If you can borrow money for less than 7% per year over many years, then doing so will allow you to earn money on the difference between the profit and the debt interest payment.  For example, if you can borrow $10,000 at a rate of 4% per year over 5 years, then you should wait for a Bull Market and then put that $10,000 into the stock market to get 7% per year for 5 years.   $10,000 * (1.07) ^ 5 = $14.000.  Thus you will earn $4,000 from the stock market.  You will pay $1000 in interest fees (using this calculator) and therefore earn $4,000 -$1,000 = $3,000 this way.  This is higher risk because you are trying to predict the future and if you are wrong then you can lose money. However, if you’re willing to take the risk then you should learn more about this opportunity. Doing this can earn you extra money to save and therefore retire even faster.

Key Lesson 4: If you can find opportunities to earn more money than it costs to borrow money, you should consider learning more about that opportunity to decide whether to take that risk or not.  Doing so will allow you to earn more money faster and retire sooner.

 

Lesson 5: An extremely good way to accelerate your investment earnings is through real estate.  Real estate enables you to make medium risk investments with high leverage multiples. Doing so can rapidly accelerate your retirement opportunities. 

Real estate prices rise roughly 2.38% per year (according to this website).  This sounds low compared to the 2.5% that Certificates of Deposit offer and the 7% that the stock market can offer. The difference is that with real estate, you rarely pay for the whole house upfront. Instead, you borrow money from the bank in the form of a mortgage, and then make payments on the mortgage while owning the home. For example, if you buy a house for yourself or for a family member, you can put down 10% of the price of the home. Let’s say the house costs $100,000 and you put down $10,000. Even though you only paid $10,000 in total on day 1, you own the house. The title and the deed for the property is under your name. What this means is that after one year, when the house earns 2.38%, it earns that 2.38% on $100,000, the total price of the house.  This means you’re earning $2,380 per year. Since you put down $10,000, that means you earn $2,3800 / $10,000 = 23.8% per year on your investment.  You put down $10,000 but your profit is based off of $100,000 so your leverage factor is $100,000 / $10,000 = 10.  You get 10x the return you would normally get. Which makes sense because 2.38% * 10 = 23.8%.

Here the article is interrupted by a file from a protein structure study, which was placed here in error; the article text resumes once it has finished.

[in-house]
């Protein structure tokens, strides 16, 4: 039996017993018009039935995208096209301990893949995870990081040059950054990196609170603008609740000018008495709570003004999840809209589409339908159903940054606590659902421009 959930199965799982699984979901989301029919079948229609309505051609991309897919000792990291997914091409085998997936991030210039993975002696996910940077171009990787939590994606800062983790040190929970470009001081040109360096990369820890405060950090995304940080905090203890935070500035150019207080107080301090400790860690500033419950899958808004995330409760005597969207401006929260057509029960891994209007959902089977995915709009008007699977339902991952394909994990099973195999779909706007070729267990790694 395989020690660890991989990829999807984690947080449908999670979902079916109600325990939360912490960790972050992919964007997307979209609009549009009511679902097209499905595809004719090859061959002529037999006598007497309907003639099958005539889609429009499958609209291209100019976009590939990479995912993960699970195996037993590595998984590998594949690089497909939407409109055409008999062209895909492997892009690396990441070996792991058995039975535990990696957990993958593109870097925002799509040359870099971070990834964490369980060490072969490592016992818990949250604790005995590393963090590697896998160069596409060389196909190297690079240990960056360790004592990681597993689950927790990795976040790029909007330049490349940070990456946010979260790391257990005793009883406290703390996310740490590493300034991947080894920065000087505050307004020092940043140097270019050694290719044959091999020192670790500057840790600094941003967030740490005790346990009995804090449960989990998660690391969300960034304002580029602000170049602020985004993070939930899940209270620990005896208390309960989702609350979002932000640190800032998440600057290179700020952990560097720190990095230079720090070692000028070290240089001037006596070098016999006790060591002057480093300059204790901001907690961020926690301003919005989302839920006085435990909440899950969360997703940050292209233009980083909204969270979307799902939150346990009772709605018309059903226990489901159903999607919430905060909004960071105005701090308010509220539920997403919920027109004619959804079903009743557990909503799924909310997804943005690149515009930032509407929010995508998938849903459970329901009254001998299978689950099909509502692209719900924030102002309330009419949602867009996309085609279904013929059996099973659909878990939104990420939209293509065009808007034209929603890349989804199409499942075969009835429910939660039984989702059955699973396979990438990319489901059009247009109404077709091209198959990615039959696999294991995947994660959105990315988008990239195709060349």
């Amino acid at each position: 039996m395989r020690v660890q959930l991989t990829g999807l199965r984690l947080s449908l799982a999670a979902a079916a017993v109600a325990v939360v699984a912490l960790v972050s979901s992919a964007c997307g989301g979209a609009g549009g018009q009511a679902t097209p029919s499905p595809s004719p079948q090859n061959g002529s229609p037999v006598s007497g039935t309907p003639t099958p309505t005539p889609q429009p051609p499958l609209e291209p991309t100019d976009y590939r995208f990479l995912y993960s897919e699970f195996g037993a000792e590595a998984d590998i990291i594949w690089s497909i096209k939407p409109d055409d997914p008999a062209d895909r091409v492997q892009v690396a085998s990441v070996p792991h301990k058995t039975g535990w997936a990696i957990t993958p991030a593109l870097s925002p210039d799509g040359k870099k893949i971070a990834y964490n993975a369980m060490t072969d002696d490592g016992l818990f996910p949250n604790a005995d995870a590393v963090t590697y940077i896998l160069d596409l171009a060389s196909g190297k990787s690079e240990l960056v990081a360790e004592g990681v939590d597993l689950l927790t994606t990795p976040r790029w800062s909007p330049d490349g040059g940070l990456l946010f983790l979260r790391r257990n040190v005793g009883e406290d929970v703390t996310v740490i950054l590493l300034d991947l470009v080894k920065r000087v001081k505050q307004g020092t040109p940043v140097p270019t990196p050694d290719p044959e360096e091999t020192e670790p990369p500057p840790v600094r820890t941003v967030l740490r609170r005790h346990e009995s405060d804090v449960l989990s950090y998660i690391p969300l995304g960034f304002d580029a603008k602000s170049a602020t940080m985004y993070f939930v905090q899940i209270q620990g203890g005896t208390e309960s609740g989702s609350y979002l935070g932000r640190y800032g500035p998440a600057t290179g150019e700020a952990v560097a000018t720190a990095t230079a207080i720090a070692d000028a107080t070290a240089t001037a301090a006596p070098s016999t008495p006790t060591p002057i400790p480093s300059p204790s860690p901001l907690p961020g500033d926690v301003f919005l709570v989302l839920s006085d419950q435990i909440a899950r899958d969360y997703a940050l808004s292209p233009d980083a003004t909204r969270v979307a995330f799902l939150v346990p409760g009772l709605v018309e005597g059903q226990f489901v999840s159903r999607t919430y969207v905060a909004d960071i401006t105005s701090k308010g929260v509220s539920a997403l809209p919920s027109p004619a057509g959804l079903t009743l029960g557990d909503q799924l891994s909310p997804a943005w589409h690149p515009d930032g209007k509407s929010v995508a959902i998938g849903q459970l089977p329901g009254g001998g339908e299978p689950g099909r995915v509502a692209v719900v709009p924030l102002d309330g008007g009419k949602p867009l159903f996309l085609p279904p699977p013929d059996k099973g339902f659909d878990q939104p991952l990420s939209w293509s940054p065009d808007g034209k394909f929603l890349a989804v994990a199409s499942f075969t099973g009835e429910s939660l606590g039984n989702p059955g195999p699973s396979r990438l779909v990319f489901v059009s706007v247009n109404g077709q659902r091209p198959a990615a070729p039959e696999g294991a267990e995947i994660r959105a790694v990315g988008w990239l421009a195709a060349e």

Thus, if you change your strategy so that the first year you save $34,000 you put that money as a downpayment to a house at 10x leverage (meaning you buy a place that’s worth $340,000) and then every year after the first year you put $34,000 into the stock market, then your investment returns look like this:

Start of the year, how much you have During the year, how much you save How much you earned in interest Total at the end of the year from Stock Start of the year house value House Appreciation End of year house value Net Profit from House Total from both Stock and House
Year 0 $0 $34,000 $0 $0 $0 $0.00 $0 $0 $0
Year 1 $0 $34,000 $0 $34,000 $340,000 $8,092.00 $348,092 $8,092 $42,092
Year 2 $34,000 $34,000 $2,380 $70,380 $348,092 $8,284.59 $356,377 $16,377 $86,757
Year 3 $70,380 $34,000 $4,927 $109,307 $356,377 $8,481.76 $364,858 $24,858 $134,165
Year 4 $109,307 $34,000 $7,651 $150,958 $364,858 $8,683.63 $373,542 $33,542 $184,500
Year 5 $150,958 $34,000 $10,567 $195,525 $373,542 $8,890.30 $382,432 $42,432 $237,957
Year 6 $195,525 $34,000 $13,687 $243,212 $382,432 $9,101.89 $391,534 $51,534 $294,746
Year 7 $243,212 $34,000 $17,025 $294,237 $391,534 $9,318.51 $400,853 $60,853 $355,089
Year 8 $294,237 $34,000 $20,597 $348,833 $400,853 $9,540.29 $410,393 $70,393 $419,226
Year 9 $348,833 $34,000 $24,418 $407,252 $410,393 $9,767.35 $420,160 $80,160 $487,412
Year 10 $407,252 $34,000 $28,508 $469,759 $420,160 $9,999.82 $430,160 $90,160 $559,919
Year 11 $469,759 $34,000 $32,883 $536,642 $430,160 $10,237.81 $440,398 $100,398 $637,040
Year 12 $536,642 $34,000 $37,565 $608,207 $440,398 $10,481.47 $450,879 $110,879 $719,087